In 1957, the Russians threw a two-foot diameter ball into outer-space and the world was forever changed. Sputnik was the first man-made object to conquer space and thus opened the potential for a virtually limitless set of explorations. The Sputnik satellite was the starting gun for the space race and led to the public’s fascination with all things scientific in a faddish manner that had never been experienced before or since.


In 1957, the world was also still aglow in the economic expansion that peacetime after World War II had brought. Scientific management as first proposed by Frederick Taylor at the turn of the century, and then in the 1950’s popularized by leading management superstars like Robert McNamera, coupled with the rise of business schools, nicely complemented this economic expansion and made it difficult to ascertain which was the leading factor; was the economic expansion a consequence of scientific management and the rise of business schools, or was scientific management and the rise of business schools a consequence of the economic expansion?

The reality is that Sputnik and scientific management had a lot in common; they were both associated with scientific progress, and they both made it appear that all problems could be solved with nothing more than a combination of scientific knowledge and some brainpower. It was an era that inspired Timbuk3’s song lyrics “I studied nuclear science … future’s so bright I gotta wear shades”.

As an undergraduate student I studied chemistry and physics – (and of course, I wore shades!). When I was wearing my lab coat on campus, I was always intrigued that everyone, including my friends who knew I was a dufus, would treat me with a different level of respect than if I was wearing my normal outfit of tennis shorts and a dirty t-shirt. (Of course, I was wearing tennis shorts and a dirty t-shirt under my lab coat). The point is that there was a level of respect, and a level of expectation that the scientist, (even if that scientist was me), would know something that others didn’t. This change in the level of respect is what I called “The White Lab Coat Effect”. It was a bit humourous, a bit puzzling, a bit sinister, but also a very inappropriate level of confidence in “The White Lab Coat”.

The White Labcoat effect makes a powerful statement. Photo by Trust “Tru” Katsande on Unsplash

The “White Lab Coat Effect” is everywhere around us to this day. Notice the number of news stories that state, “most scientists agree …”, or the number of advertisements (particularly for health products) that have a scientist or doctor wearing a white lab coat touting the benefits of whatever product is being advertised. It is a subtle yet powerful effect to make you believe the claims no matter how valid they may be.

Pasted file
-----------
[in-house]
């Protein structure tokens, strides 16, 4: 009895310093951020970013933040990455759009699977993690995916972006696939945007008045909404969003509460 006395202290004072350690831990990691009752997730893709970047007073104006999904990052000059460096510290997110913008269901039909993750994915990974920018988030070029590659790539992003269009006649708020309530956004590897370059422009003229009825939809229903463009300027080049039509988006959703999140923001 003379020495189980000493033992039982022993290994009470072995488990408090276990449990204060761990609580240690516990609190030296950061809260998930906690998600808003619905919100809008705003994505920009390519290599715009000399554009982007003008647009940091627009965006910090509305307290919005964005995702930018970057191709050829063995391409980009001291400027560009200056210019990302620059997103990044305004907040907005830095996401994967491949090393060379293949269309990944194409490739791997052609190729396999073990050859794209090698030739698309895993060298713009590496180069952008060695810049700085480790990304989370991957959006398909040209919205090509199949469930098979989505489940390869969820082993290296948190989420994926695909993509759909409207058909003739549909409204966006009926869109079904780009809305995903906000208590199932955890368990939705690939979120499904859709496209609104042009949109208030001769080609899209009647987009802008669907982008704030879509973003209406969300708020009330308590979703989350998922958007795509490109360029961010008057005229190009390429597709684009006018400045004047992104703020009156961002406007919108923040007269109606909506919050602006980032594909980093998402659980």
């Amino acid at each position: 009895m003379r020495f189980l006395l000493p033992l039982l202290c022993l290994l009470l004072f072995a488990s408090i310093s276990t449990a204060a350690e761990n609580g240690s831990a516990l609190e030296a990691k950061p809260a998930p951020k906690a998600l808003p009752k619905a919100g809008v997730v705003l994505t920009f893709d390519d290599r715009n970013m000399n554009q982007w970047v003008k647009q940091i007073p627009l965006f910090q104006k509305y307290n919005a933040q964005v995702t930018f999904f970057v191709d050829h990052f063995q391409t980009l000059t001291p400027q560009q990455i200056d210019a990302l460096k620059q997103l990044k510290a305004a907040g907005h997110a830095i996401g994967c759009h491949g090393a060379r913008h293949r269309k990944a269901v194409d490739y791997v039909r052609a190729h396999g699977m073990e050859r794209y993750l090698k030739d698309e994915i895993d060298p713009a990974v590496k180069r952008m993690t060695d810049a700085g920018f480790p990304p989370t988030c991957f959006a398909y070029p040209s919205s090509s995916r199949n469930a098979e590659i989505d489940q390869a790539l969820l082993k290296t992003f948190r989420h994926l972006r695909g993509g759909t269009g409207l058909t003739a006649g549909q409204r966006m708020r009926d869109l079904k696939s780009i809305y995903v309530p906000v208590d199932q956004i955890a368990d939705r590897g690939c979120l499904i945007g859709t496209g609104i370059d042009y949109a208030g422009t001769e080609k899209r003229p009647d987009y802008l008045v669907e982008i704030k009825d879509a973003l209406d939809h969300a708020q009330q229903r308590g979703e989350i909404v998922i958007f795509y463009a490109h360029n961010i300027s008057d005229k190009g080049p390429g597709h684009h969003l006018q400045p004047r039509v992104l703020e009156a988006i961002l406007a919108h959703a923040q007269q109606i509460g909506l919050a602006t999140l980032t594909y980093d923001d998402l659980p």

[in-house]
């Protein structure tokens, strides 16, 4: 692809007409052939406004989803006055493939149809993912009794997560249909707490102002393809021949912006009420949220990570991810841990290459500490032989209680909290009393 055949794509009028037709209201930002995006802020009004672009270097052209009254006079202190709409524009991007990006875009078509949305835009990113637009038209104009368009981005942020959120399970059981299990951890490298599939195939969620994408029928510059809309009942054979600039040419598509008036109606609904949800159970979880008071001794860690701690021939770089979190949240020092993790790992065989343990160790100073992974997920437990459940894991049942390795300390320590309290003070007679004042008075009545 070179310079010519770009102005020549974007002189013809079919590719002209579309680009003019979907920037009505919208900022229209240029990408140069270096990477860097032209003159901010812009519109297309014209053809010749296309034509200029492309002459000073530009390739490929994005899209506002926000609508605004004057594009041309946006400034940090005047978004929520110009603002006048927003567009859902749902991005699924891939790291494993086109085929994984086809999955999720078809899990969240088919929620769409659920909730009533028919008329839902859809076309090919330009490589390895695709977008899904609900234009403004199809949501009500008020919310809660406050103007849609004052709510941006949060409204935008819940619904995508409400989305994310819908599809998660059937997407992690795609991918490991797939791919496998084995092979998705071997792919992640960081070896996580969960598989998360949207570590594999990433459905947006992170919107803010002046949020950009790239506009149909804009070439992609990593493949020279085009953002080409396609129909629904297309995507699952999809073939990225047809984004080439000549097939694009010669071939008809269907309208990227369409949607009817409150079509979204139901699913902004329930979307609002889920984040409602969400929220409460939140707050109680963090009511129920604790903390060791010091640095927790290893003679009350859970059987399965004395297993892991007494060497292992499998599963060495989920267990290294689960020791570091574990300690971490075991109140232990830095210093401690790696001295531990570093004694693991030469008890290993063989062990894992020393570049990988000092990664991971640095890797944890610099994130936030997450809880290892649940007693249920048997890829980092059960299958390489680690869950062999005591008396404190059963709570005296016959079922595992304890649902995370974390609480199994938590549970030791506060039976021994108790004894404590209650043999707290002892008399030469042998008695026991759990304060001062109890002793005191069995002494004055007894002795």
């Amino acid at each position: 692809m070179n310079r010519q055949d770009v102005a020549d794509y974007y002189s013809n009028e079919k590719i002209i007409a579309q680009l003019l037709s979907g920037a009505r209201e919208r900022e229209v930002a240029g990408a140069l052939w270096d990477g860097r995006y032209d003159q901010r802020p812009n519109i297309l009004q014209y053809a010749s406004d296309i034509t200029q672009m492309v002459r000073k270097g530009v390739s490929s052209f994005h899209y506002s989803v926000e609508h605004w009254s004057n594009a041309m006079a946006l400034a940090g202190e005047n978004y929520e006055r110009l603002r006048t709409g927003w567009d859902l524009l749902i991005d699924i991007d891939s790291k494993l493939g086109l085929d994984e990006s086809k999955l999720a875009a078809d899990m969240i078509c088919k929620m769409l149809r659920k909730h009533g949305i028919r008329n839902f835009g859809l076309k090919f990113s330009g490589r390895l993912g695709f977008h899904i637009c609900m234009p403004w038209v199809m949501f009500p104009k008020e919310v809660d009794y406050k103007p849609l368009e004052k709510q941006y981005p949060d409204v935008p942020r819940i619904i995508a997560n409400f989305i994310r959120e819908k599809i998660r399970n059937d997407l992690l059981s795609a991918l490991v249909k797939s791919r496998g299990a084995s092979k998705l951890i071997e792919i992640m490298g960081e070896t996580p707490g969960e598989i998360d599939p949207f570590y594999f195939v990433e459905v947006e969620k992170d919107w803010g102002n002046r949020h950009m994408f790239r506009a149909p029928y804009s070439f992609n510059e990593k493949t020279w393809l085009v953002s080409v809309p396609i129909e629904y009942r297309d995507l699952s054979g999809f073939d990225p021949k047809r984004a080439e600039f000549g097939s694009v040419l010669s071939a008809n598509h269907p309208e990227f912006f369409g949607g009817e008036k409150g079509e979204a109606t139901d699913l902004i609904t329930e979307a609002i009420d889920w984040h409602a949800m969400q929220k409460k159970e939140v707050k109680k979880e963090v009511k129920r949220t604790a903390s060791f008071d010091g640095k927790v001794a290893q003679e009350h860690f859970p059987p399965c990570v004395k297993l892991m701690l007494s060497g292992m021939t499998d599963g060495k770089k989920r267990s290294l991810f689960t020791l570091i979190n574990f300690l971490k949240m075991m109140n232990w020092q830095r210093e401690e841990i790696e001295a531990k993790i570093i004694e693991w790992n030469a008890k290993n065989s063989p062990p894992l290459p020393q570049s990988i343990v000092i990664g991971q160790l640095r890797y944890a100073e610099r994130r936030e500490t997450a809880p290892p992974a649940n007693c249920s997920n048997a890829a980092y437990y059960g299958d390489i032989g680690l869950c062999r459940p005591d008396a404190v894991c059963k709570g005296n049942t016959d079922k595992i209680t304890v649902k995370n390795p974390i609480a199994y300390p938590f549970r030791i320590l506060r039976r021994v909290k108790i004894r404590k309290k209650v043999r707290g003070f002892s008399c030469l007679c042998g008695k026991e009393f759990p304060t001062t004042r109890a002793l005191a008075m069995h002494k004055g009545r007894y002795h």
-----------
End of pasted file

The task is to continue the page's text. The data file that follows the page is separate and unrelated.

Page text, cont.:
The “scientific” view of things assumes that issues or situations can be “solved” or “optimized” or “calculated” to any degree of desired precision. For many things, this is true. We can “solve” the trajectory of a comet, or even the trajectory of the International Space Station. We can “optimize” the packaging of a container for shipping efficiency. We can “calculate” the future value of a bank balance if we invest with some guaranteed interest rate. These situations are what systems analysts called complicated systems. Complicated systems are systems, (situations, issues) that work by known law of physics, nature or mathematics. Furthermore, complicated systems are completely reproducible, meaning that doing the same thing, produces the exact same outcome, each and every time.

With a complicated system, knowledge counts. If the situation is complicated, and if you know the rules or laws governing the complicated system, then you can control and predict the outcomes. Scientists of course work in their labs to understand complicated systems, and to discover more complicated systems and understand better the laws and rules that govern these complicated situations. This is the basis, as well as the value, of scientific knowledge and learning.